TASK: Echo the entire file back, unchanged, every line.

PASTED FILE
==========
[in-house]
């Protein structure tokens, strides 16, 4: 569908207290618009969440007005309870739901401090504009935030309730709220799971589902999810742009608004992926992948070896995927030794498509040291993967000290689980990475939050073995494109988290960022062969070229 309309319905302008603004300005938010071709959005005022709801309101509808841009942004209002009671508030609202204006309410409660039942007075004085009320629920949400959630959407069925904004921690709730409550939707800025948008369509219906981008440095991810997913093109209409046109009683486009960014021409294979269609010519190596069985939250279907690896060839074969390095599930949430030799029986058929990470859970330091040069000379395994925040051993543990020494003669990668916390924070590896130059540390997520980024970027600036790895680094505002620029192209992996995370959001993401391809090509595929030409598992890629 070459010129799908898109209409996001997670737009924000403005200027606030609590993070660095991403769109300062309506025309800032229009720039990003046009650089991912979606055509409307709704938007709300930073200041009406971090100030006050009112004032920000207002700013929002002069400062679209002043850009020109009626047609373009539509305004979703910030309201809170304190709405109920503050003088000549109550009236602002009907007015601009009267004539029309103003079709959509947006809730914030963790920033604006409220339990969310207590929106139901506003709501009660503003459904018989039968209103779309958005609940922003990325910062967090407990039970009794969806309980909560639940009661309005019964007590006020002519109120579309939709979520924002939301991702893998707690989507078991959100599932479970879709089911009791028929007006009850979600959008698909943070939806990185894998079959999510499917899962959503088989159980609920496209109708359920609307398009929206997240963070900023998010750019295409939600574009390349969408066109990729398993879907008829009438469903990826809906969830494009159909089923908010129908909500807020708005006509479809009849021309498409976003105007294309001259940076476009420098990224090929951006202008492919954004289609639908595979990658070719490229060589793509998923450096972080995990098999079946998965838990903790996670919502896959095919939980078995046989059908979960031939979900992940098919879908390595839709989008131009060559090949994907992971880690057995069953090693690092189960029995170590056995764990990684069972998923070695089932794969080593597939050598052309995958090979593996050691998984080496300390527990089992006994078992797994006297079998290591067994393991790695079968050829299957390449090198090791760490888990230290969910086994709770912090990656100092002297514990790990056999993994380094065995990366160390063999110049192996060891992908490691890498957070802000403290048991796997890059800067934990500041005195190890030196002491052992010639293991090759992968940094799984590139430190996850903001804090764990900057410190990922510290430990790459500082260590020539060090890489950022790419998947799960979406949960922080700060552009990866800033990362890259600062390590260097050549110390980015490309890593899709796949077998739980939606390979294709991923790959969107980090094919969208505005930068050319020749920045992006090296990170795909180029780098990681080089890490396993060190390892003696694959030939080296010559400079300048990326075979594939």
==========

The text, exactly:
[in-house]
């Protein structure tokens, strides 16, 4: 569908207290618009969440007005309870739901401090504009935030309730709220799971589902999810742009608004992926992948070896995927030794498509040291993967000290689980990475939050073995494109988290960022062969070229 309309319905302008603004300005938010071709959005005022709801309101509808841009942004209002009671508030609202204006309410409660039942007075004085009320629920949400959630959407069925904004921690709730409550939707800025948008369509219906981008440095991810997913093109209409046109009683486009960014021409294979269609010519190596069985939250279907690896060839074969390095599930949430030799029986058929990470859970330091040069000379395994925040051993543990020494003669990668916390924070590896130059540390997520980024970027600036790895680094505002620029192209992996995370959001993401391809090509595929030409598992890629 070459010129799908898109209409996001997670737009924000403005200027606030609590993070660095991403769109300062309506025309800032229009720039990003046009650089991912979606055509409307709704938007709300930073200041009406971090100030006050009112004032920000207002700013929002002069400062679209002043850009020109009626047609373009539509305004979703910030309201809170304190709405109920503050003088000549109550009236602002009907007015601009009267004539029309103003079709959509947006809730914030963790920033604006409220339990969310207590929106139901506003709501009660503003459904018989039968209103779309958005609940922003990325910062967090407990039970009794969806309980909560639940009661309005019964007590006020002519109120579309939709979520924002939301991702893998707690989507078991959100599932479970879709089911009791028929007006009850979600959008698909943070939806990185894998079959999510499917899962959503088989159980609920496209109708359920609307398009929206997240963070900023998010750019295409939600574009390349969408066109990729398993879907008829009438469903990826809906969830494009159909089923908010129908909500807020708005006509479809009849021309498409976003105007294309001259940076476009420098990224090929951006202008492919954004289609639908595979990658070719490229060589793509998923450096972080995990098999079946998965838990903790996670919502896959095919939980078995046989059908979960031939979900992940098919879908390595839709989008131009060559090949994907992971880690057995069953090693690092189960029995170590056995764990990684069972998923070695089932794969080593597939050598052309995958090979593996050691998984080496300390527990089992006994078992797994006297079998290591067994393991790695079968050829299957390449090198090791760490888990230290969910086994709770912090990656100092002297514990790990056999993994380094065995990366160390063999110049192996060891992908490691890498957070802000403290048991796997890059800067934990500041005195190890030196002491052992010639293991090759992968940094799984590139430190996850903001804090764990900057410190990922510290430990790459500082260590020539060090890489950022790419998947799960979406949960922080700060552009990866800033990362890259600062390590260097050549110390980015490309890593899709796949077998739980939606390979294709991923790959969107980090094919969208505005930068050319020749920045992006090296990170795909180029780098990681080089890490396993060190390892003696694959030939080296010559400079300048990326075979594939």